He is completely tied to a software solution and every time a version migration is required, and they are required often, a significant effort is required so that customizations done on top of the suite require at least a regression testing round when not patching. No matter what, the customer has to pay for that.
But software vendors are not the only responsible for this situation, and to be fair, they are not the initiators of this vicious cycle. They just reacted to a customer position that along time has forced providers to increase the flexibility (and complexity) beyond any imaginable point. And what customer position is this? Let’s talk about it.
When designing a new Information System(IS), customers start with the idea that the IS must be a perfect reflection of the current processes and organization, just faster and automatic, that the company is running. The outcome of such a process is less than optimal it’s a highly effective engine that executes consistently all the inefficient workflows defined. If your business was a pipe that had a leak, after you added the IS (that you could see as a pump), you would be wasting liquid in every single transaction through the pipe.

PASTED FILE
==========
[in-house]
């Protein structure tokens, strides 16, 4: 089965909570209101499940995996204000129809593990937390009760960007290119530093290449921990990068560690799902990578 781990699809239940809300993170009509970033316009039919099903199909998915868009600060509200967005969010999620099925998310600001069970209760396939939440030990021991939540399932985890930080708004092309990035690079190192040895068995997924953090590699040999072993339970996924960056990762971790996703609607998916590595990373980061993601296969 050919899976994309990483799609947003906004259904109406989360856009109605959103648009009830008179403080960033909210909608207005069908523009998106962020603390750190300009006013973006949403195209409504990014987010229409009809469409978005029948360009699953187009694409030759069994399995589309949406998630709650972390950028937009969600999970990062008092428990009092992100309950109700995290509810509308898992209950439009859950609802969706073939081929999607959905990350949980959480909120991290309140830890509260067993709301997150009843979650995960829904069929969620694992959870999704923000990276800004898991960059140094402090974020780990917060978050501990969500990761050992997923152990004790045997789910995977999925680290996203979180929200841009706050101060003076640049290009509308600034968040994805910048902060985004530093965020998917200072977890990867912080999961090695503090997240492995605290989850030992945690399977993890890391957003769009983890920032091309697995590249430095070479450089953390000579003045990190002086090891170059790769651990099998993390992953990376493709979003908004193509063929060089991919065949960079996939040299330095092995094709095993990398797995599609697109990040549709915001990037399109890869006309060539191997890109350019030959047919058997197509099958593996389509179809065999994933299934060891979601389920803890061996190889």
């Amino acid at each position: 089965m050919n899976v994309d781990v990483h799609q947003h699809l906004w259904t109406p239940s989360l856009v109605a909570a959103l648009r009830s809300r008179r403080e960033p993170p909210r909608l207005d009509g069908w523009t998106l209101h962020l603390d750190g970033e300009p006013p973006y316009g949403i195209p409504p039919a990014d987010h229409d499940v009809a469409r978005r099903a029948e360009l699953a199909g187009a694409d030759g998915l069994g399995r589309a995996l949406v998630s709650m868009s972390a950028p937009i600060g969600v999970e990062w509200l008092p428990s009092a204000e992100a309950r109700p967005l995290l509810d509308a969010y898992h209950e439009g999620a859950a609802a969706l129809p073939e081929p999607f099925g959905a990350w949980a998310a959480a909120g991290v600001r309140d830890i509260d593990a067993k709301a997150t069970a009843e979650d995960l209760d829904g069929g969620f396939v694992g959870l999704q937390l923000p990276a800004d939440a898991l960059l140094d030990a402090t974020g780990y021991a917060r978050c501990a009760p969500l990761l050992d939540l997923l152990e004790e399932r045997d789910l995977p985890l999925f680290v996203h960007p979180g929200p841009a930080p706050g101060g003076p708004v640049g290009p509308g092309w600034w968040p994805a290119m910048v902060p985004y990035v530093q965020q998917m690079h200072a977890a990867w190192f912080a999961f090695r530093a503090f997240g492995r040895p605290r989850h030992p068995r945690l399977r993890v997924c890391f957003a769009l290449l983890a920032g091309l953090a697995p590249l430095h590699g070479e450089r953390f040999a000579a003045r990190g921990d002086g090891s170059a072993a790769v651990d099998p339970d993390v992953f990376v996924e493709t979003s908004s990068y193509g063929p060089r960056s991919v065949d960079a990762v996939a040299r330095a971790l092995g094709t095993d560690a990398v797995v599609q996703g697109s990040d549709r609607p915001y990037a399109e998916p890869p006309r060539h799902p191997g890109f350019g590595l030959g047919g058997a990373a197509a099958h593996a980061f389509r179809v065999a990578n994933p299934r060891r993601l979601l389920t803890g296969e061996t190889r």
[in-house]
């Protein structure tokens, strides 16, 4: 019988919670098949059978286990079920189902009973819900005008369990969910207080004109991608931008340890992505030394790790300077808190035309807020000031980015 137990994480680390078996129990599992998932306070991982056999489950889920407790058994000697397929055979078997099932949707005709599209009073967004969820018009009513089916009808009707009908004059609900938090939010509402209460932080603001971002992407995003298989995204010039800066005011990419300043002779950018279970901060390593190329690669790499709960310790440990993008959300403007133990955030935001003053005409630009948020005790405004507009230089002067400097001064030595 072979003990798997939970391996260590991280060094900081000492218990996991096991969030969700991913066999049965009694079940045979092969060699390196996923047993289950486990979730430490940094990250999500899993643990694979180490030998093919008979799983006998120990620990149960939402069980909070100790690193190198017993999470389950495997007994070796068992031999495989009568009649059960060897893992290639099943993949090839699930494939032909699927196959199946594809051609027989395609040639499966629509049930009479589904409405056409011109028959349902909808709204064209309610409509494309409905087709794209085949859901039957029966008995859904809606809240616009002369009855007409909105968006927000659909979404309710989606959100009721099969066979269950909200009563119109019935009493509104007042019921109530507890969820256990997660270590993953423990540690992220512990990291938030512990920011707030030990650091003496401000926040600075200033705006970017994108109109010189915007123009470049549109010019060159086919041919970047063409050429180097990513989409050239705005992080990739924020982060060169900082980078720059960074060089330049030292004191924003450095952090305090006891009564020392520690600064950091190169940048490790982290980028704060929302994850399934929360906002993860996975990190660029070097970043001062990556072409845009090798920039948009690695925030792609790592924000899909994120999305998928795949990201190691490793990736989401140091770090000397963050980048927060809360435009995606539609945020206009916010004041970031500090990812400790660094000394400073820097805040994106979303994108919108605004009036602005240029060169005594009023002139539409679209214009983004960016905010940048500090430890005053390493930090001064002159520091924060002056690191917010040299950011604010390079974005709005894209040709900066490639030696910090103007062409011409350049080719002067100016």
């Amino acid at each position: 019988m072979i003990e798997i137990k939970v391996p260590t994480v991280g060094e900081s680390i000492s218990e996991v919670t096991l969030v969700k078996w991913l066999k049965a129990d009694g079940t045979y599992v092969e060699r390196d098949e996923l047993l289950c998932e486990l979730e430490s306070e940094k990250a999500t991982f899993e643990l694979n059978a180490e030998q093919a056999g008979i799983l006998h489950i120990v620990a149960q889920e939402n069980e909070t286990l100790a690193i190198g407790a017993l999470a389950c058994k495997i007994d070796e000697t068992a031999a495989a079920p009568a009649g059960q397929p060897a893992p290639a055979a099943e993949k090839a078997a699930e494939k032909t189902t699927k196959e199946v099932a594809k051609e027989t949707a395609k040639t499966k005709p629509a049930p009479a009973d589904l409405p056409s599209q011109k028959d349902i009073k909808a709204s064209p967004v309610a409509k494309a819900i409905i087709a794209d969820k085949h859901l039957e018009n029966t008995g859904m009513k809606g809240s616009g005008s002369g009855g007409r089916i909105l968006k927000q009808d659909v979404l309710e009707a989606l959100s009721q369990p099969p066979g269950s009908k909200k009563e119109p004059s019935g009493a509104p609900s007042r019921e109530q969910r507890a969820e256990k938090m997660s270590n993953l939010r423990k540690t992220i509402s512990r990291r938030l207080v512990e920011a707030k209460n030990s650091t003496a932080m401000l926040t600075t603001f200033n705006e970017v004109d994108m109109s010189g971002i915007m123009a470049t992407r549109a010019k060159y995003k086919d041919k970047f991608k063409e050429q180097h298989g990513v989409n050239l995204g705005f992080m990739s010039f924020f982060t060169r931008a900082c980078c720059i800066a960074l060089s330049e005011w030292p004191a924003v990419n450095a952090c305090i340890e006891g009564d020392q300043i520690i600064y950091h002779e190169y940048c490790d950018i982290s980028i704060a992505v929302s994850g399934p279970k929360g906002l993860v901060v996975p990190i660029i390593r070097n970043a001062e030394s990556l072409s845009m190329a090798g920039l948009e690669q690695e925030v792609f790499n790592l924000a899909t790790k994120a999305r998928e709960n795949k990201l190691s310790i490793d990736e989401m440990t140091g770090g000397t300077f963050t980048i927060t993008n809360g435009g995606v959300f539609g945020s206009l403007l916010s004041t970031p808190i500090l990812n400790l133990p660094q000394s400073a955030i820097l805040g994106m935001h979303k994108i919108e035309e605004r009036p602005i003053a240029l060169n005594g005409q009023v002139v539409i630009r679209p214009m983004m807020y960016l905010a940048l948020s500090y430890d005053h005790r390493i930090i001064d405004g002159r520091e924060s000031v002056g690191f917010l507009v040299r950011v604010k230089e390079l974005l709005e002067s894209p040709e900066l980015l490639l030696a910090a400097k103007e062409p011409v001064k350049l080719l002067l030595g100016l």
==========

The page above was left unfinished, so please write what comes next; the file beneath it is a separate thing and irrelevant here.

The reasons for this mistaken bias, what we have is what we need (WWHIWWN), are diverse and require an independent analysis:
- Flexibility, software is more flexible than people so it becomes the easier target for absorbing any gaps.
- Complexity, related to the previous but in a different axis, large organizations are complex ecosystems and the different areas conforming it are quite often struggling not only to execute on the strategy but also to agree on changes that affect the power’s map. To workaround this issue, that often comes together with a lack of upper management support, concentrating integration changes on the software solution becomes the fastest way to start making progress… towards whatever the project is moving.